Asbestos-Containing Quigley Products
  • Asbestos felt
  • Cement
  • Insulag insulator
  • Sealants

Quigley refractory products were popular in the metal and glass industries, which involve high temperatures as part of their daily operational processes. The inclusion of low-cost asbestos meant Quigley products could withstand the heat of these operations while maintaining affordable prices that appealed to many businesses. 

New laws and regulations put a stop to the manufacture of dangerous asbestos products by the 1980s. However, people continue to suffer toxic exposure when encountering these materials in older buildings and equipment. 

Quigley Co. Occupations at Risk of Asbestos Exposure

Employees involved in the manufacturing or handling of Quigley products experienced repeated asbestos exposure. They inhaled asbestos fibers that eventually became embedded in their lungs and other tissues. Many workers would develop symptoms and serious health consequences 20 to 60 years after their initial exposure.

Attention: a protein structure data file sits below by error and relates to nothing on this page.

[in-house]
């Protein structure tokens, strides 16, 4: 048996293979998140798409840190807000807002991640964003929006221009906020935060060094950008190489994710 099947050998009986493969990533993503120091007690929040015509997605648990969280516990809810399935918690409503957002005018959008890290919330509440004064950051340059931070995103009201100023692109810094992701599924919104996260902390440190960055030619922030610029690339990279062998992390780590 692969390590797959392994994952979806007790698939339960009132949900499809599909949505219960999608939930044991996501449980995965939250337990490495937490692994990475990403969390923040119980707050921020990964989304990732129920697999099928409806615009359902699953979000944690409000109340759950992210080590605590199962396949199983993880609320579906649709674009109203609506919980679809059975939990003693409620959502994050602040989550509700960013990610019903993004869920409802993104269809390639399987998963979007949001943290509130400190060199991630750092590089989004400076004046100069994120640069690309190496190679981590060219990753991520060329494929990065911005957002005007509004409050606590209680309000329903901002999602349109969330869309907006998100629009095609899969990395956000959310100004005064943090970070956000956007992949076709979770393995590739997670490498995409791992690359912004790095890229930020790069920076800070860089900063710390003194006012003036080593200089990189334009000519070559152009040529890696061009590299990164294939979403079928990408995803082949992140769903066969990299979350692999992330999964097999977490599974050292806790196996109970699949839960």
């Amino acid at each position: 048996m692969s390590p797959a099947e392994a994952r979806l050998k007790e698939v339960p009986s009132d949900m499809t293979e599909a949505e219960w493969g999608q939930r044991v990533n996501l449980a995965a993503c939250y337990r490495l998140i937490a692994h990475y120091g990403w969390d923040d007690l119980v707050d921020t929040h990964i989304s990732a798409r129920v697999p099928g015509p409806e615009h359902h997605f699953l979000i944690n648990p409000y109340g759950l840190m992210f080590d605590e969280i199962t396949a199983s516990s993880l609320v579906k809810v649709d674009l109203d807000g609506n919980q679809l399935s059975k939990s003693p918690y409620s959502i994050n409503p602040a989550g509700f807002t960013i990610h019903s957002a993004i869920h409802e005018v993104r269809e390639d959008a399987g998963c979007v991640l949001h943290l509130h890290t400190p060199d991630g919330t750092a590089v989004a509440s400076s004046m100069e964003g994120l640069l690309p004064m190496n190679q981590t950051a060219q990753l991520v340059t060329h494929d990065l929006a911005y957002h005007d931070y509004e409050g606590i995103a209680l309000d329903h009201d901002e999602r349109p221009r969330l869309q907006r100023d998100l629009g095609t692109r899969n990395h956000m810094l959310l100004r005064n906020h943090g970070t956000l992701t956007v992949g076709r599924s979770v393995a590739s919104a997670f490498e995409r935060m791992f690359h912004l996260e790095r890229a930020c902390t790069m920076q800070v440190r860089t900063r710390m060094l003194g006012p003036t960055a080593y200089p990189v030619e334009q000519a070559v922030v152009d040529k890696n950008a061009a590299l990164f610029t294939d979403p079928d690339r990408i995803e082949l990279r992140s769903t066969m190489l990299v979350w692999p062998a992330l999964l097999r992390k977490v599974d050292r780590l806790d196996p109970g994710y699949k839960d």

High-Risk Occupations
  • Boilermakers and boiler workers
  • Bricklayers
  • Construction workers
  • Demolition workers
  • Furnace workers
  • Insulators
  • Manufacturers
  • Masons
  • Metal workers
  • Pipefitters
  • Roofers
  • Steel mill workers

Workers who encountered the carcinogen on the job weren’t the only ones exposed to asbestos. Close family members experienced secondary exposure when these workers brought the fibers home on their clothing, skin or hair. As with occupational exposure, there is no safe level of secondary exposure, and many people developed mesothelioma and other asbestos-related diseases decades after the exposure occurred.

Asbestos Lawsuits Filed Against Quigley Co.